Wednesday, October 04, 2006

A Little Whitewater!

Gabe returned home from Asheville, North Carolina yesterday; he traveled south to visit his sister, Heidi. They were able to spend time with one another on the campus of Warren Wilson College, where Heidi has just entered her junior year. Gabe had an interview with the admissions office, too. But the two probably had the most fun checking out the streets, shops, and people of Asheville itself. Asheville and Warren Wilson are linked to Simsbury by a common thread. Both communities, although separated by several hundred miles, are part of a geological landscape that, in addition to supporting a typical riparian ecosystem, have some of the best whitewater boating opportunities in the East. Tarrifville Gorge here in Simsbury is recognized as one of the few continuously available whitewater runs in New England. It has been host to many competitive venues in addition to supporting lots of recreational whitewater kayakers and canoeists. So, too, is Asheville a hotbed for the sport. The French Broad and Swannanoa flows are used widely by locals and by students at the college which supports a team. Whether for competition or general recreational fun, both of these areas are, in a word, excellent!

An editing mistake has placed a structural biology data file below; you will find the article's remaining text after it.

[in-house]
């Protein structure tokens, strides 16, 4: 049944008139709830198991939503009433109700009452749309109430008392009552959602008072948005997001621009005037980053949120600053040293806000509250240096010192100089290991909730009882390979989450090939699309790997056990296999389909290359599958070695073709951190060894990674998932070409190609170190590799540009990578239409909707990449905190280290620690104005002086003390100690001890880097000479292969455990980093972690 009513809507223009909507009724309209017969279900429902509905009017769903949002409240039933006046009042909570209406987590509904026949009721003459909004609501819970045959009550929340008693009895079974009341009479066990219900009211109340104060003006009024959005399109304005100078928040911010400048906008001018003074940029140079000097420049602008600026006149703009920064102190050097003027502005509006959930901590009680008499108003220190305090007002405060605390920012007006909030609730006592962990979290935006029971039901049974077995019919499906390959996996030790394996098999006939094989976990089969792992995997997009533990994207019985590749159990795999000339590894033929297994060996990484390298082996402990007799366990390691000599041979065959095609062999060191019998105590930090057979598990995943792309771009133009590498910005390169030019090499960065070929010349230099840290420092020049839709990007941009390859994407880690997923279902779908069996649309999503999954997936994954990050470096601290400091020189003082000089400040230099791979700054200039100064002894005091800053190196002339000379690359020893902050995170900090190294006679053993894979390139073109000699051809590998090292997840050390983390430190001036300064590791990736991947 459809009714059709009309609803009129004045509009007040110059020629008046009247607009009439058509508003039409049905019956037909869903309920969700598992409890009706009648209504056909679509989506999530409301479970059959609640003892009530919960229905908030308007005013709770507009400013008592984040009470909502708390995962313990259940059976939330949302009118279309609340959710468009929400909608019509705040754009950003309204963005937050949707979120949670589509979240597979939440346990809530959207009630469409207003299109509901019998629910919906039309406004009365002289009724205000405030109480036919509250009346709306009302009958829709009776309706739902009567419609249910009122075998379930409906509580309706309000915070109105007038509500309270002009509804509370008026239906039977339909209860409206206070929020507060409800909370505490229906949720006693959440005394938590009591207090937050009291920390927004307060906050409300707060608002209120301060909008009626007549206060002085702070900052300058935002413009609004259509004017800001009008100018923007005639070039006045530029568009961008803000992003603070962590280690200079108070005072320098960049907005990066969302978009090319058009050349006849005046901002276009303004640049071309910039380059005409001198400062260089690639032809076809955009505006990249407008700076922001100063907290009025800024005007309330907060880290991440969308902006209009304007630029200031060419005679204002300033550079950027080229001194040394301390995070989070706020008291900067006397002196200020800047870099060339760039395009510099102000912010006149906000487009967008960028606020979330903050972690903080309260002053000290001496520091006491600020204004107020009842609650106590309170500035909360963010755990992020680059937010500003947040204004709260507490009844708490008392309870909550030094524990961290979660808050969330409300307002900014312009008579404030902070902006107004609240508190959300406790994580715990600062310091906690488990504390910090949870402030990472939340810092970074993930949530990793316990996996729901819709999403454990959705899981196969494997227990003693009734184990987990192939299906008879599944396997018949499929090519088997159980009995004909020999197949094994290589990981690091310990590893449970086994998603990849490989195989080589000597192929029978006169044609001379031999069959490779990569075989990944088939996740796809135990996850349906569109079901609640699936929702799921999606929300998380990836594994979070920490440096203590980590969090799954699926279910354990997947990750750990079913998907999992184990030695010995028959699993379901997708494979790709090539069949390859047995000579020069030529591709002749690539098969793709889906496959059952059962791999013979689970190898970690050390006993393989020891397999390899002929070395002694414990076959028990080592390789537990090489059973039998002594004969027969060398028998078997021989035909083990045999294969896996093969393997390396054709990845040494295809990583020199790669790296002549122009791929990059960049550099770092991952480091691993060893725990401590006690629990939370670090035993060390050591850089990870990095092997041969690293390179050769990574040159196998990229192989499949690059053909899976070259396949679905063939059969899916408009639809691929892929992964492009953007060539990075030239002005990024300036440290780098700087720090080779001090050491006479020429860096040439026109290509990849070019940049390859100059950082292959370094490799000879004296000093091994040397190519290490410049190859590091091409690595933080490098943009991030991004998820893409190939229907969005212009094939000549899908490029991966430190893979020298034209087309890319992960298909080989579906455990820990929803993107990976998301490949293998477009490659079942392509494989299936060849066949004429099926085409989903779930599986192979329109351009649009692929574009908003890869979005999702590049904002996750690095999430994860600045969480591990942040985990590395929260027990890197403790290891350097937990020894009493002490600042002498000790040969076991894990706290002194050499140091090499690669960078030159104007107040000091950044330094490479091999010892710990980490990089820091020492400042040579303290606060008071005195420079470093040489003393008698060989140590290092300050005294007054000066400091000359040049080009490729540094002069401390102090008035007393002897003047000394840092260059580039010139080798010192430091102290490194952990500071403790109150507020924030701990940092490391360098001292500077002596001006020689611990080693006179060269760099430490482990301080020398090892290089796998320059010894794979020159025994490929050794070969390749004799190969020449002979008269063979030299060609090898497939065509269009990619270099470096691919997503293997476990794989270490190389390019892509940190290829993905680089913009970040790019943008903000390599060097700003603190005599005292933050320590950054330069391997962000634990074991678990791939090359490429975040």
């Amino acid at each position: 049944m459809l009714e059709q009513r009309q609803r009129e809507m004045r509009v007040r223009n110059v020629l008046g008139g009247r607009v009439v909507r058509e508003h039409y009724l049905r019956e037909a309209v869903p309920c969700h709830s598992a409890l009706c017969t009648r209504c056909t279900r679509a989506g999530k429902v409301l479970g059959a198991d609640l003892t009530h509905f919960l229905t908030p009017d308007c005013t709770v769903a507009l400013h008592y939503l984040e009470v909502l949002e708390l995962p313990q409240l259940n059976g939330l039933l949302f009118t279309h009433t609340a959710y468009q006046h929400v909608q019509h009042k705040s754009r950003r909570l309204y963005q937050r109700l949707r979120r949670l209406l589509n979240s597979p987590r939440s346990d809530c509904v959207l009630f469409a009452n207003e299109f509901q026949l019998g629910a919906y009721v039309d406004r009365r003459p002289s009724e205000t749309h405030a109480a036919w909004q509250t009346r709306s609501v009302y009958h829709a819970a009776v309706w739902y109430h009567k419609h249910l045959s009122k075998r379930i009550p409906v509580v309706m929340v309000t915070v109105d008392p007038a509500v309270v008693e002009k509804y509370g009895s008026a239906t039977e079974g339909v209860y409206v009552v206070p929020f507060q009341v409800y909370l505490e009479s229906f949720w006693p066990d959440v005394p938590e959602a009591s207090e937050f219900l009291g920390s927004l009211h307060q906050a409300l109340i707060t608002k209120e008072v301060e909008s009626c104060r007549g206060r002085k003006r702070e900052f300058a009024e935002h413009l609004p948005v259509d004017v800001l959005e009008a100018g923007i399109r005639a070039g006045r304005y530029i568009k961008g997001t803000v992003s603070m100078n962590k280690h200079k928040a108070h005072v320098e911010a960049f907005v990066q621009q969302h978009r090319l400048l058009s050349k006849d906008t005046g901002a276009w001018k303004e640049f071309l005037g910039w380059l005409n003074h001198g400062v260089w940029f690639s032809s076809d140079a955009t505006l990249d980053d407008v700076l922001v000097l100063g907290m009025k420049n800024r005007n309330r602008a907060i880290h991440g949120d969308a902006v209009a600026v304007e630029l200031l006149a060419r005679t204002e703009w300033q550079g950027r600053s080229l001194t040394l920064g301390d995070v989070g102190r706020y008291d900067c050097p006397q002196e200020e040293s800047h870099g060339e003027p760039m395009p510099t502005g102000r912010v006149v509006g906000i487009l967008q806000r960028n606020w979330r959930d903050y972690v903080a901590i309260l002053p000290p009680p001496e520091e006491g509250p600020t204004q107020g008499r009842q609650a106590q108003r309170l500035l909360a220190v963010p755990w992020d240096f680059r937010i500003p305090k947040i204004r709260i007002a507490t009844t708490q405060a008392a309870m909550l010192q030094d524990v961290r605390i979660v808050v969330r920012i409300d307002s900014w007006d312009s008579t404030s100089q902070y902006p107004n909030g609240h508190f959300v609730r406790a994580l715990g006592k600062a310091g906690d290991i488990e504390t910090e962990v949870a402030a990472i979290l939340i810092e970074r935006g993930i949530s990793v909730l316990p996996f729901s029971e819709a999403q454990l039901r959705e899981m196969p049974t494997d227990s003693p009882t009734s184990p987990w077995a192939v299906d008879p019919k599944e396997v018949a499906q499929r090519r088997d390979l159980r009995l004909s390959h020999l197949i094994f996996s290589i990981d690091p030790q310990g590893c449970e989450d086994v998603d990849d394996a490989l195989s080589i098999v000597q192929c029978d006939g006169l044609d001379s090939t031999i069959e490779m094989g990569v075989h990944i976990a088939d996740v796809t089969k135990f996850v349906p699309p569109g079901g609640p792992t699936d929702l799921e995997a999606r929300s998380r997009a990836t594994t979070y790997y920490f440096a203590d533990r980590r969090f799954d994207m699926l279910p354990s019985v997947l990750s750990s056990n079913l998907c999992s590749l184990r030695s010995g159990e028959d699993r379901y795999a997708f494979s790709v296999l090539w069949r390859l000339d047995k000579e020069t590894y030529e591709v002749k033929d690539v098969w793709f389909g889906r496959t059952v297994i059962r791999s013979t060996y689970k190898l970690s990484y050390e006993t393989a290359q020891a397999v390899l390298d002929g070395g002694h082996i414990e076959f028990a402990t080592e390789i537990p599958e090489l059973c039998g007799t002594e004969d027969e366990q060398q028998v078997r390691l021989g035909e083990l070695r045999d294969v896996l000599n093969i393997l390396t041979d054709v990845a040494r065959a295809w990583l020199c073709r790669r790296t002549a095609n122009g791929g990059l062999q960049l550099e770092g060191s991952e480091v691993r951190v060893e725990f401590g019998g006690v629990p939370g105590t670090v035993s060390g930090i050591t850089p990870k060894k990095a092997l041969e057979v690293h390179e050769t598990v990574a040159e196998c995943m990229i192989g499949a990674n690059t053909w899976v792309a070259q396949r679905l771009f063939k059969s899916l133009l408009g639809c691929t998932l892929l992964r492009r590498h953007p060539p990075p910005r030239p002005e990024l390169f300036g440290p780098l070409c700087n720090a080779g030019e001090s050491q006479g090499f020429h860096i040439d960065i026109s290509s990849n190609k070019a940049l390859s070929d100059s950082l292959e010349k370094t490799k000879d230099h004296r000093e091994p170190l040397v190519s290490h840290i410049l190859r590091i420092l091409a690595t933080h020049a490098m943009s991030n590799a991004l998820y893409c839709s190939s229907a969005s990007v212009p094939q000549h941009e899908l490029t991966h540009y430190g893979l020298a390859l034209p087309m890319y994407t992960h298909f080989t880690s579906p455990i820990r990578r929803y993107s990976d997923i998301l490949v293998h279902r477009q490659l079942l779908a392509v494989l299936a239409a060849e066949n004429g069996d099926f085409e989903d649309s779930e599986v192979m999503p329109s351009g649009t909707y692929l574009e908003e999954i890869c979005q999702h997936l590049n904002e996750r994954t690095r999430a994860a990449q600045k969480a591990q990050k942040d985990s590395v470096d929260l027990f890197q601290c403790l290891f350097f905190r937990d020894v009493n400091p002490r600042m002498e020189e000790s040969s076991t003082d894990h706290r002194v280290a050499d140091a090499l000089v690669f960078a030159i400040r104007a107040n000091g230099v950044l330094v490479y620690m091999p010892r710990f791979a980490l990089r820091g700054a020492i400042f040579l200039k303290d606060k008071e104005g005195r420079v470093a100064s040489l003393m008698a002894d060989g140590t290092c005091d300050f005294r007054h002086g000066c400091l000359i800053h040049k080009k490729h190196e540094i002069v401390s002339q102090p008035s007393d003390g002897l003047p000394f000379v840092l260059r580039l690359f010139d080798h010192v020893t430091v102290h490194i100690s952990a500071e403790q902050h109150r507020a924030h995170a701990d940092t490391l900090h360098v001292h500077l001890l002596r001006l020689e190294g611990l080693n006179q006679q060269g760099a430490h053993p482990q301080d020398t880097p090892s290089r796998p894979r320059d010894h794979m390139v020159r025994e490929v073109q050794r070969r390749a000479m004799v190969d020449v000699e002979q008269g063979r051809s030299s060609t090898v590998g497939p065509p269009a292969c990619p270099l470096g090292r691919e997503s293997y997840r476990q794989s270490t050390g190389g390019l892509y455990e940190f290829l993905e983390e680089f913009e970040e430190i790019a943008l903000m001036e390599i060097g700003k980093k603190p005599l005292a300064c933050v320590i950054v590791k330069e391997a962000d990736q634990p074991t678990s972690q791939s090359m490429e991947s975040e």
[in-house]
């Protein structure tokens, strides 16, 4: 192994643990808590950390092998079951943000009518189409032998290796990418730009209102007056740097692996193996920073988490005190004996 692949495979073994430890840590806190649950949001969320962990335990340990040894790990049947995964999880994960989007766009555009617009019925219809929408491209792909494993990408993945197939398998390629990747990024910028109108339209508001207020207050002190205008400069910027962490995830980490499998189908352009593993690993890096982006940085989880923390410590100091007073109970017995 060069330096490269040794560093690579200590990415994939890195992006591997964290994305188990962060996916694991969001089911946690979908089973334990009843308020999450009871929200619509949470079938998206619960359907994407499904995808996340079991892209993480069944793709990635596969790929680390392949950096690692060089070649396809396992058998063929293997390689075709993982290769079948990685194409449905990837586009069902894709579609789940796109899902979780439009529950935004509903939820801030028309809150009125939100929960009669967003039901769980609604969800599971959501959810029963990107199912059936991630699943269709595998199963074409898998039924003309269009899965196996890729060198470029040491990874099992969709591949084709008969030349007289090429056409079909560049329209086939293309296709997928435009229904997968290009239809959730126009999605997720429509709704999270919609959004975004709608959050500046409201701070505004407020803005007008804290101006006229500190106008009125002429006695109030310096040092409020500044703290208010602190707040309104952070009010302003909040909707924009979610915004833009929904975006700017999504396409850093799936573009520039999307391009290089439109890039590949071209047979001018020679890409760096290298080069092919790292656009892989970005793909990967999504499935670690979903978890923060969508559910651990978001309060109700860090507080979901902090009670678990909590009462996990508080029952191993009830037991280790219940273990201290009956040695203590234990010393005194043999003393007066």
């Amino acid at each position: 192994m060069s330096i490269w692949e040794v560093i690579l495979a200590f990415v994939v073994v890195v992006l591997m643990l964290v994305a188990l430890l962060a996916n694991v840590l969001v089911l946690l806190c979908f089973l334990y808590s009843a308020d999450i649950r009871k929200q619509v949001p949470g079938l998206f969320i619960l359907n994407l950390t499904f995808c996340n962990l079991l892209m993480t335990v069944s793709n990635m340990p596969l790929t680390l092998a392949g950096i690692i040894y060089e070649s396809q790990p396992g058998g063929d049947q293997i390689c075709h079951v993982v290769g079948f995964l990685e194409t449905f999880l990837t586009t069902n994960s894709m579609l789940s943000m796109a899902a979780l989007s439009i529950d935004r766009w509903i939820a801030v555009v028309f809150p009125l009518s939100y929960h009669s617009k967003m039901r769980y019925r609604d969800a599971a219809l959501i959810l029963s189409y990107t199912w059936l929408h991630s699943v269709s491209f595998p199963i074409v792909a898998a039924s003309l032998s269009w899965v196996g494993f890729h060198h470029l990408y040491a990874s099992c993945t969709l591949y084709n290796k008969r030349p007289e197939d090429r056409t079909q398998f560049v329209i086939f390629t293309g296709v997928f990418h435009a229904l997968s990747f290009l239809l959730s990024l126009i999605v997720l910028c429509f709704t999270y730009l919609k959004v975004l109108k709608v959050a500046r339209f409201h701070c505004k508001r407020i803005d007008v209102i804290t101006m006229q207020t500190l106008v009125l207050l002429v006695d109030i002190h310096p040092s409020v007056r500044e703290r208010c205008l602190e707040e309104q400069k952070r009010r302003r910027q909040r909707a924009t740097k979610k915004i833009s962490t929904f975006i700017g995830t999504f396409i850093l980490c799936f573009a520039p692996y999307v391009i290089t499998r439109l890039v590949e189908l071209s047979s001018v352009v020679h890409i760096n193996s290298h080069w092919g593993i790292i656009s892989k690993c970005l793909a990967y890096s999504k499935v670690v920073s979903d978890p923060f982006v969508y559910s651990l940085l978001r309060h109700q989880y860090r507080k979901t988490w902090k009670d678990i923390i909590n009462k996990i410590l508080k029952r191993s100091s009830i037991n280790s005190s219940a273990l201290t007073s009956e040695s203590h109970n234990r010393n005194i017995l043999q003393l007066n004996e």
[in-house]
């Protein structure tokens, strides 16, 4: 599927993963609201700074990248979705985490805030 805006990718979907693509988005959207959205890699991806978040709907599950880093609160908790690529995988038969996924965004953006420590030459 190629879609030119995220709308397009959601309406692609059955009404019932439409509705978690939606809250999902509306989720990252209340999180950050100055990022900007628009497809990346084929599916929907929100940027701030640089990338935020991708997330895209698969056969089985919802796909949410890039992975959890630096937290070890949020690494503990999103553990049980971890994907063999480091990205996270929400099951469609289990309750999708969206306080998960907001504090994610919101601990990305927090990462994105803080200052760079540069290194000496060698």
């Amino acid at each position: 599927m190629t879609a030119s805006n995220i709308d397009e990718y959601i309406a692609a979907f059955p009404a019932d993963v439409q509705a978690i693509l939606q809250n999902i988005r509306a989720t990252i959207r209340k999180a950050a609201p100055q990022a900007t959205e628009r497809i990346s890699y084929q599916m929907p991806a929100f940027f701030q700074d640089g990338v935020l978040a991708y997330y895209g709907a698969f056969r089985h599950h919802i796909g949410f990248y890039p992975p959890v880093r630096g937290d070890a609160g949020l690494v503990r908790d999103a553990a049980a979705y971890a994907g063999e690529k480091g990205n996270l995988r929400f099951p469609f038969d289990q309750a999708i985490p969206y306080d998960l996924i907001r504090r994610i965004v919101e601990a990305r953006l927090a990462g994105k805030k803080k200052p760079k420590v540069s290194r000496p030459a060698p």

Gabe and I spent about an hour knocking off the rust from our paddle skills and reacclimating ourselves to the different spots to ride some waves, to eddy-hop up the current, or to practice peel outs and Duffeks. A week ago this would not have been possible. With little rain for the past month, the river level had dropped well below the necessary 1000 cfs flow for good whitewater challenges. As it was, the recent rain didn't recharge the groundwater sufficiently and the increased flow of two days ago was already in decline. The link at the FRWA website, which directs the user to the USGS gauge at Tarrifville, indicated only 700 cfs, so things were a bit scratchy, but, nevertheless, fun.

We returned home tired but laughing about the potential to make a "B" level instructional film using the video capability of my little digital camera. The brief segments that we did make were of decent quality and humorous. Gabe might be right, there may be a market for humorous instructional footage to offset the plethora of dryly crafted videos hawking the sport. Maybe you will see us on the shelves someday soon?

No comments: